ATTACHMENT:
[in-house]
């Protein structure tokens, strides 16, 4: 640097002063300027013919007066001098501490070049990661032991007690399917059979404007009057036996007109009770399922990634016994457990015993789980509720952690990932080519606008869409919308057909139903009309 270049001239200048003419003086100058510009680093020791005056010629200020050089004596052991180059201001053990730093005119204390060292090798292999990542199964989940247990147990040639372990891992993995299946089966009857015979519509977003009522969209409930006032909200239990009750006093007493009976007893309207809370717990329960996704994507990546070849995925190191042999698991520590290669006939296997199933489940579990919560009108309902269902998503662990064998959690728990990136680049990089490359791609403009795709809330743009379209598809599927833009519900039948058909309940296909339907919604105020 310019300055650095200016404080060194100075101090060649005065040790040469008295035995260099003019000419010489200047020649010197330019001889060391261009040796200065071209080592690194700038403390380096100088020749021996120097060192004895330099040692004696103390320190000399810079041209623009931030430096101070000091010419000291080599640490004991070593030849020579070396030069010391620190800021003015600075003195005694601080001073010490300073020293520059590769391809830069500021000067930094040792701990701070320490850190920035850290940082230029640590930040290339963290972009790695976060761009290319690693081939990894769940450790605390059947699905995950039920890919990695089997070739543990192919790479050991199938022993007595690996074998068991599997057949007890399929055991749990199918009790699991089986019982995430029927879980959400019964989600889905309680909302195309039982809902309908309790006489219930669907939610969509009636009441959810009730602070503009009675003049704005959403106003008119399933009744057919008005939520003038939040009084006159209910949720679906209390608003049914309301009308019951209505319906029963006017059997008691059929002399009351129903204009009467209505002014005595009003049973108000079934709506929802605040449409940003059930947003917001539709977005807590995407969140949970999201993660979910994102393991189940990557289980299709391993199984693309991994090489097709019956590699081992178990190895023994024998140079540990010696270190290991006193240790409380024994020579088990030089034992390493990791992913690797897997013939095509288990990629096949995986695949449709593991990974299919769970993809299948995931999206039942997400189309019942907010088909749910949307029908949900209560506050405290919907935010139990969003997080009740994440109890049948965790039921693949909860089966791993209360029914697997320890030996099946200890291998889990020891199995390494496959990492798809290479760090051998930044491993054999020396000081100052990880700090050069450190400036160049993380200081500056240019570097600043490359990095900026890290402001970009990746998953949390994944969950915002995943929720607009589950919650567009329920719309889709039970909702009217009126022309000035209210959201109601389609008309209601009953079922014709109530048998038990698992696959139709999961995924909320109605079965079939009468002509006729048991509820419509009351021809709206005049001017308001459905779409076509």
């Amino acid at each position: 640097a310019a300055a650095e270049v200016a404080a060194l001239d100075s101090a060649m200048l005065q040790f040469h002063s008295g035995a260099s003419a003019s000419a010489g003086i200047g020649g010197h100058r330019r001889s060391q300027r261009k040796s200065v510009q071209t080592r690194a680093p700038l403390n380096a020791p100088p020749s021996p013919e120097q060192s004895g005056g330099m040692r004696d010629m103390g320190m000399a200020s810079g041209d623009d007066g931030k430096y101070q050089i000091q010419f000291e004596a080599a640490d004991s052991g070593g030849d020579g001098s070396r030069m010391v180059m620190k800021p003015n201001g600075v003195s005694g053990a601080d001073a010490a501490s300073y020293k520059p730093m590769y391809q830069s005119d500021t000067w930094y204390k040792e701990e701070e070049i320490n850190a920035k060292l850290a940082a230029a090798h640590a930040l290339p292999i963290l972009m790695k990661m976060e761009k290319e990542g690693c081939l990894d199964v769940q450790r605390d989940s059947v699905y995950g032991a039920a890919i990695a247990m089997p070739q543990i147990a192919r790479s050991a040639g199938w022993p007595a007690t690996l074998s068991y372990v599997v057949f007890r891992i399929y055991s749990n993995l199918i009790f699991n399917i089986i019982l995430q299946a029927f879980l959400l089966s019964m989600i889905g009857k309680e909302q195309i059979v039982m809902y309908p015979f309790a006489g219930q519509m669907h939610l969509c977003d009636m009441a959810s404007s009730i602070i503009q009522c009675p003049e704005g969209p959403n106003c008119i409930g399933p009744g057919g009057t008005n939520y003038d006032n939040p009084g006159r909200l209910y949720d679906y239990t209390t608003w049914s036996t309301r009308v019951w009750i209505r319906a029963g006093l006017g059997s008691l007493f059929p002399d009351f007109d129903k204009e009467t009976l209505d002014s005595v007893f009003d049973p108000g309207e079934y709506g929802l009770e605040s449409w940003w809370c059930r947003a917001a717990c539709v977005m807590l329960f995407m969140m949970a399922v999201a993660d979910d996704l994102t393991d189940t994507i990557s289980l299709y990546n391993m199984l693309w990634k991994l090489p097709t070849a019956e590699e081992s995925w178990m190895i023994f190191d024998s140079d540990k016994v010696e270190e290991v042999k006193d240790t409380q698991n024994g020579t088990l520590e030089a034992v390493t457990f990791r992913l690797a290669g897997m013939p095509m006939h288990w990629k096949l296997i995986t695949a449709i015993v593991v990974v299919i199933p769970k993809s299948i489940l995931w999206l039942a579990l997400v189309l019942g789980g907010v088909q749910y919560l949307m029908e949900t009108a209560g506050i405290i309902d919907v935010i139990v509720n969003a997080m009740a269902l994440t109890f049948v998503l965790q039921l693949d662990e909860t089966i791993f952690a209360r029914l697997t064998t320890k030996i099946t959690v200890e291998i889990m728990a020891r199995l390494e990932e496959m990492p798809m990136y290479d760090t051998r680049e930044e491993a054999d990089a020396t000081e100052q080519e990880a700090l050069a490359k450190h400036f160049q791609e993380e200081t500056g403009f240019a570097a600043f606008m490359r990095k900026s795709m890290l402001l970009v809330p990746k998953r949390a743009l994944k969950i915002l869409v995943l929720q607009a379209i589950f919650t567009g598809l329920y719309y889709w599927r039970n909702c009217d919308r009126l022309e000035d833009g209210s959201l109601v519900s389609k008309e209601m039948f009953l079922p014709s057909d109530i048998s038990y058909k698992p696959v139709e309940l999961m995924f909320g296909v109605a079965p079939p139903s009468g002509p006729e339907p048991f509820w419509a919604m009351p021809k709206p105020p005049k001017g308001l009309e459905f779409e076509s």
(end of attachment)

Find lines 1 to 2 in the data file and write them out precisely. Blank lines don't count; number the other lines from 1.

[in-house]
């Protein structure tokens, strides 16, 4: 640097002063300027013919007066001098501490070049990661032991007690399917059979404007009057036996007109009770399922990634016994457990015993789980509720952690990932080519606008869409919308057909139903009309 270049001239200048003419003086100058510009680093020791005056010629200020050089004596052991180059201001053990730093005119204390060292090798292999990542199964989940247990147990040639372990891992993995299946089966009857015979519509977003009522969209409930006032909200239990009750006093007493009976007893309207809370717990329960996704994507990546070849995925190191042999698991520590290669006939296997199933489940579990919560009108309902269902998503662990064998959690728990990136680049990089490359791609403009795709809330743009379209598809599927833009519900039948058909309940296909339907919604105020 310019300055650095200016404080060194100075101090060649005065040790040469008295035995260099003019000419010489200047020649010197330019001889060391261009040796200065071209080592690194700038403390380096100088020749021996120097060192004895330099040692004696103390320190000399810079041209623009931030430096101070000091010419000291080599640490004991070593030849020579070396030069010391620190800021003015600075003195005694601080001073010490300073020293520059590769391809830069500021000067930094040792701990701070320490850190920035850290940082230029640590930040290339963290972009790695976060761009290319690693081939990894769940450790605390059947699905995950039920890919990695089997070739543990192919790479050991199938022993007595690996074998068991599997057949007890399929055991749990199918009790699991089986019982995430029927879980959400019964989600889905309680909302195309039982809902309908309790006489219930669907939610969509009636009441959810009730602070503009009675003049704005959403106003008119399933009744057919008005939520003038939040009084006159209910949720679906209390608003049914309301009308019951209505319906029963006017059997008691059929002399009351129903204009009467209505002014005595009003049973108000079934709506929802605040449409940003059930947003917001539709977005807590995407969140949970999201993660979910994102393991189940990557289980299709391993199984693309991994090489097709019956590699081992178990190895023994024998140079540990010696270190290991006193240790409380024994020579088990030089034992390493990791992913690797897997013939095509288990990629096949995986695949449709593991990974299919769970993809299948995931999206039942997400189309019942907010088909749910949307029908949900209560506050405290919907935010139990969003997080009740994440109890049948965790039921693949909860089966791993209360029914697997320890030996099946200890291998889990020891199995390494496959990492798809290479760090051998930044491993054999020396000081100052990880700090050069450190400036160049993380200081500056240019570097600043490359990095900026890290402001970009990746998953949390994944969950915002995943929720607009589950919650567009329920719309889709039970909702009217009126022309000035209210959201109601389609008309209601009953079922014709109530048998038990698992696959139709999961995924909320109605079965079939009468002509006729048991509820419509009351021809709206005049001017308001459905779409076509």